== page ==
Correcting Misconceptions
    "Sometimes I Think I Am Dreaming!"

    Related topics:
    How to Solve Problems Peacefully
    Women What Does the Future Hold for Them?

    WHAT can be done to help women who are victims of violence? First, one has to understand what they are going through. Often the harm inflicted by batterers is more than physical. Verbal threats and intimidation are usually involved, so that the victim is made to feel worthless and helpless.

    Consider Roxana, whose story was recounted in the opening article. Sometimes her husband uses words as weapons. "He calls me demeaning names," Roxana confides. "He says: 'You didn't even finish school. How could you care for the children without me? You're a lazy, hopeless mother. Do you imagine that the authorities would let you keep the children if you left me?'"

    Roxana's husband maintains his control by keeping a tight rein on money. He does not allow her to use the car, and he calls throughout the day to check on what she is doing. If she expresses a preference, he throws a fit of rage. As a result, Roxana has learned never to express an opinion.

    As can be seen, spouse abuse is a complex subject. To be of support, listen with compassion. Remember, it is usually quite difficult for a victim to talk about what has been happening to her. Your goal should be to strengthen the victim as she deals with the situation at her own pace.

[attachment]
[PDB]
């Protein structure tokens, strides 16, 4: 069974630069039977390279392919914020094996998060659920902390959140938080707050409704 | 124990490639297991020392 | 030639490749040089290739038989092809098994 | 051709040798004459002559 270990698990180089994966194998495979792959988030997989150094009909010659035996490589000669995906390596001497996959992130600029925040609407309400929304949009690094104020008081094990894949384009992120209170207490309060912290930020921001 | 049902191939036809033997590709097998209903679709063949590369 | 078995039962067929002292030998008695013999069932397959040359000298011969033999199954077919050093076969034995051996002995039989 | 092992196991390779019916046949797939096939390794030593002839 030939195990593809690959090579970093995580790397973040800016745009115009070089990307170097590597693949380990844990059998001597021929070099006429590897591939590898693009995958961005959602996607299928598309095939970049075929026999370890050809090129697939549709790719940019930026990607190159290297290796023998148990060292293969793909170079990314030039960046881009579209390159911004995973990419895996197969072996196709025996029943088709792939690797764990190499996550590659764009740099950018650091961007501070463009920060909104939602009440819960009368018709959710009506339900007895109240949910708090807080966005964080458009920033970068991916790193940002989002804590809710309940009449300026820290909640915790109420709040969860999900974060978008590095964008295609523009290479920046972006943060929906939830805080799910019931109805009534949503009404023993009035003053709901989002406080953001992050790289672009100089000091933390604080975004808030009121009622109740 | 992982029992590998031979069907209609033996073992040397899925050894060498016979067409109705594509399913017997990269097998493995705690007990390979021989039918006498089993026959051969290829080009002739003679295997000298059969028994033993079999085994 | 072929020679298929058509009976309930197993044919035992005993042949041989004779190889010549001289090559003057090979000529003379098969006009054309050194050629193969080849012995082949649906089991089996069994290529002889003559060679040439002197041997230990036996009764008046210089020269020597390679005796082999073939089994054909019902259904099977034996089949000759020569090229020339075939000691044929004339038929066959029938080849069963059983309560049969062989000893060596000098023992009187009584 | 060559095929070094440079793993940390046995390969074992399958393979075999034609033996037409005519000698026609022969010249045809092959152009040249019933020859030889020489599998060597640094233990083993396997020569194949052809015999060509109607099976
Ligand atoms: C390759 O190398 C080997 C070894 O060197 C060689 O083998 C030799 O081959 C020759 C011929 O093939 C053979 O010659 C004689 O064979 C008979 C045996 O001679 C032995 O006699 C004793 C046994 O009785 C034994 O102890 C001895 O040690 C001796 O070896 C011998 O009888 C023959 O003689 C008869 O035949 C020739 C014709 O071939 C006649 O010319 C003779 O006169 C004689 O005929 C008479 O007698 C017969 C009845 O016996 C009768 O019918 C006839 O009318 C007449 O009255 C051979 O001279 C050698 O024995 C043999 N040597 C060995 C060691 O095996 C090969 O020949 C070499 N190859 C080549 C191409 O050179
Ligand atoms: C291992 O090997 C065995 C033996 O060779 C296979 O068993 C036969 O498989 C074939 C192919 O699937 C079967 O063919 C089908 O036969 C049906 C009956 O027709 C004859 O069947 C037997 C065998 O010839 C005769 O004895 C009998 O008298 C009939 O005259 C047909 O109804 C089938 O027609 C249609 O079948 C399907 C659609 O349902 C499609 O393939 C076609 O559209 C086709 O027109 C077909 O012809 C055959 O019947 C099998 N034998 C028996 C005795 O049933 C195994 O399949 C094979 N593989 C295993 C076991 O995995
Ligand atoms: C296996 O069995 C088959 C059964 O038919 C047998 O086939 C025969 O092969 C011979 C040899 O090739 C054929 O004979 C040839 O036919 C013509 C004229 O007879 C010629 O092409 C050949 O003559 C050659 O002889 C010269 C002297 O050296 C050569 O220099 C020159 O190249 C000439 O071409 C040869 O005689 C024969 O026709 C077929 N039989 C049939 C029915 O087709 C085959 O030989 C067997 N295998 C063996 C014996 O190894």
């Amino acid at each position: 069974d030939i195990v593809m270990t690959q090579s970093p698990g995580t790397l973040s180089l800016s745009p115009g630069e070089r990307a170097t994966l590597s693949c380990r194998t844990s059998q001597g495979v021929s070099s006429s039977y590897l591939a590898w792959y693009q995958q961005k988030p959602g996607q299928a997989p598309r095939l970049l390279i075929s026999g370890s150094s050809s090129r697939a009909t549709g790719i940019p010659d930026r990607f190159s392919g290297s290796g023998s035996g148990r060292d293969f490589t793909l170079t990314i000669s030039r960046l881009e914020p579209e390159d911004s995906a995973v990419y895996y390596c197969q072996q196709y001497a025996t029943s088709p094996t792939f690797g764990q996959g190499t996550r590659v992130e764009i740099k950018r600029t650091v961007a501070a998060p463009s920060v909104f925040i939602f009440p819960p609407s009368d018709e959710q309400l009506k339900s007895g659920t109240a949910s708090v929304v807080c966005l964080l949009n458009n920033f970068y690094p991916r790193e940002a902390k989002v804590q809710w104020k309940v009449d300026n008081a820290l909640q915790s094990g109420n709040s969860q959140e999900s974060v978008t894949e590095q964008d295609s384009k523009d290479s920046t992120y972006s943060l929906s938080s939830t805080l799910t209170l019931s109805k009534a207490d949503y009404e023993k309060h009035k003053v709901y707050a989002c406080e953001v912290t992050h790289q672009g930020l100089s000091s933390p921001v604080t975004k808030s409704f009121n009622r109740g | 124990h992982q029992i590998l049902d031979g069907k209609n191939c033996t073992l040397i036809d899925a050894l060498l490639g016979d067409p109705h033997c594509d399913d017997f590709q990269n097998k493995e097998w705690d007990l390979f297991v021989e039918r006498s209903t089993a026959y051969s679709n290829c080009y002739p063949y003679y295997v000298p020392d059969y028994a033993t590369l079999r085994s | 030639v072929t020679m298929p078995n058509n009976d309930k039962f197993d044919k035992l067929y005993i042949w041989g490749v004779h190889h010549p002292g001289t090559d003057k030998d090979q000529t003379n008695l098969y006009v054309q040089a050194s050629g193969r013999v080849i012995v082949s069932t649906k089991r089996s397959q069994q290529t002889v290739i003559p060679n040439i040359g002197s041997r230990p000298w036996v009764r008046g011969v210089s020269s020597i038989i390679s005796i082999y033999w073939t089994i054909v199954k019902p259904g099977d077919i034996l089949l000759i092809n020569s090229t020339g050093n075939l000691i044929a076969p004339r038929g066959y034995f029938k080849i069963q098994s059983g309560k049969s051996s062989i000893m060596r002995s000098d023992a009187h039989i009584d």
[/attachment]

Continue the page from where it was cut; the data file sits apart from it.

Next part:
Some battered women may need to seek assistance from the authorities. At times, a point of crisissuch as the intervention of the policecan cause an abusive man to see the seriousness of his actions. Admittedly, however, any motivation to change often vanishes once the crisis has passed.

    Should the battered wife leave her husband? The Bible does not treat marital separation lightly. At the same time, it does not oblige a battered wife to stay with a man who jeopardizes her health and perhaps her very life. The Christian apostle Paul wrote: "If she should actually depart, let her remain unmarried or else make up again with her husband." (1 Corinthians 7:10-16) Since the Bible does not forbid separation in extreme circumstances, what a woman does in this matter is a personal decision. (Galatians 6:5) No one should coax a wife to leave her husband, but neither should anyone pressure a battered woman to stay with an abusive man when her health, life, and spirituality are threatened.